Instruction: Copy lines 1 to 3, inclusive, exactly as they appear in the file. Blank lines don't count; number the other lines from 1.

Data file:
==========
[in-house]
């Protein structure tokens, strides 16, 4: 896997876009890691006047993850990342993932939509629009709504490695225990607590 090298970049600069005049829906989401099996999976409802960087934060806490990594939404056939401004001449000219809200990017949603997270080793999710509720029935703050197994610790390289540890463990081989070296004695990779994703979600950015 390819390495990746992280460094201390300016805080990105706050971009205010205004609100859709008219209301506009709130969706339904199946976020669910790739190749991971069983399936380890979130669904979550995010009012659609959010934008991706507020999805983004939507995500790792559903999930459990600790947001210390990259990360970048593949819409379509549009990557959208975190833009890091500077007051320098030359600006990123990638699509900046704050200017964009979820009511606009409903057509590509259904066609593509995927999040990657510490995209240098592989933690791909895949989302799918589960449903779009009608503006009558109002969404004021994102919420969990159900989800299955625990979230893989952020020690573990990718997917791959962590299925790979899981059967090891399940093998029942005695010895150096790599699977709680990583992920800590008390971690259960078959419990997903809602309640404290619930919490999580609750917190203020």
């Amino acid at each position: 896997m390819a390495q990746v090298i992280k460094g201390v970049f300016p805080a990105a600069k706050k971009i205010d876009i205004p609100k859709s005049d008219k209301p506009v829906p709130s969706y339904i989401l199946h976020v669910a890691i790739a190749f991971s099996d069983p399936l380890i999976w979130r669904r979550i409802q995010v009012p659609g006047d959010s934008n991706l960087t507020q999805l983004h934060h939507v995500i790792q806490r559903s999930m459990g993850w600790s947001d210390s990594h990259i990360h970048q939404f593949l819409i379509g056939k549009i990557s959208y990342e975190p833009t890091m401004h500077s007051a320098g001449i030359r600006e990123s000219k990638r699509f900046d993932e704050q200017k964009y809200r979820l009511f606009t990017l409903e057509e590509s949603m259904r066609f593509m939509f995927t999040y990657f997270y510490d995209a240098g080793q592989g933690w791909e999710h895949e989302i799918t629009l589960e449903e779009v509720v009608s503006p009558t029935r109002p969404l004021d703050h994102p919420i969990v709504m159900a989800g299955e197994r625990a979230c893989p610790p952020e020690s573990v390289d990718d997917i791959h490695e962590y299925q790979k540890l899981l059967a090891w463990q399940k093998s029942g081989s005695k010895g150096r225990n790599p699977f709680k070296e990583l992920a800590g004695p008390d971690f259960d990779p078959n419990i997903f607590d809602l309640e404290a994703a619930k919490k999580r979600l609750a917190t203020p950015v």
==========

[in-house]
């Protein structure tokens, strides 16, 4: 896997876009890691006047993850990342993932939509629009709504490695225990607590 090298970049600069005049829906989401099996999976409802960087934060806490990594939404056939401004001449000219809200990017949603997270080793999710509720029935703050197994610790390289540890463990081989070296004695990779994703979600950015 390819390495990746992280460094201390300016805080990105706050971009205010205004609100859709008219209301506009709130969706339904199946976020669910790739190749991971069983399936380890979130669904979550995010009012659609959010934008991706507020999805983004939507995500790792559903999930459990600790947001210390990259990360970048593949819409379509549009990557959208975190833009890091500077007051320098030359600006990123990638699509900046704050200017964009979820009511606009409903057509590509259904066609593509995927999040990657510490995209240098592989933690791909895949989302799918589960449903779009009608503006009558109002969404004021994102919420969990159900989800299955625990979230893989952020020690573990990718997917791959962590299925790979899981059967090891399940093998029942005695010895150096790599699977709680990583992920800590008390971690259960078959419990997903809602309640404290619930919490999580609750917190203020």
């Amino acid at each position: 896997m390819a390495q990746v090298i992280k460094g201390v970049f300016p805080a990105a600069k706050k971009i205010d876009i205004p609100k859709s005049d008219k209301p506009v829906p709130s969706y339904i989401l199946h976020v669910a890691i790739a190749f991971s099996d069983p399936l380890i999976w979130r669904r979550i409802q995010v009012p659609g006047d959010s934008n991706l960087t507020q999805l983004h934060h939507v995500i790792q806490r559903s999930m459990g993850w600790s947001d210390s990594h990259i990360h970048q939404f593949l819409i379509g056939k549009i990557s959208y990342e975190p833009t890091m401004h500077s007051a320098g001449i030359r600006e990123s000219k990638r699509f900046d993932e704050q200017k964009y809200r979820l009511f606009t990017l409903e057509e590509s949603m259904r066609f593509m939509f995927t999040y990657f997270y510490d995209a240098g080793q592989g933690w791909e999710h895949e989302i799918t629009l589960e449903e779009v509720v009608s503006p009558t029935r109002p969404l004021d703050h994102p919420i969990v709504m159900a989800g299955e197994r625990a979230c893989p610790p952020e020690s573990v390289d990718d997917i791959h490695e962590y299925q790979k540890l899981l059967a090891w463990q399940k093998s029942g081989s005695k010895g150096r225990n790599p699977f709680k070296e990583l992920a800590g004695p008390d971690f259960d990779p078959n419990i997903f607590d809602l309640e404290a994703a619930k919490k999580r979600l609750a917190t203020p950015v």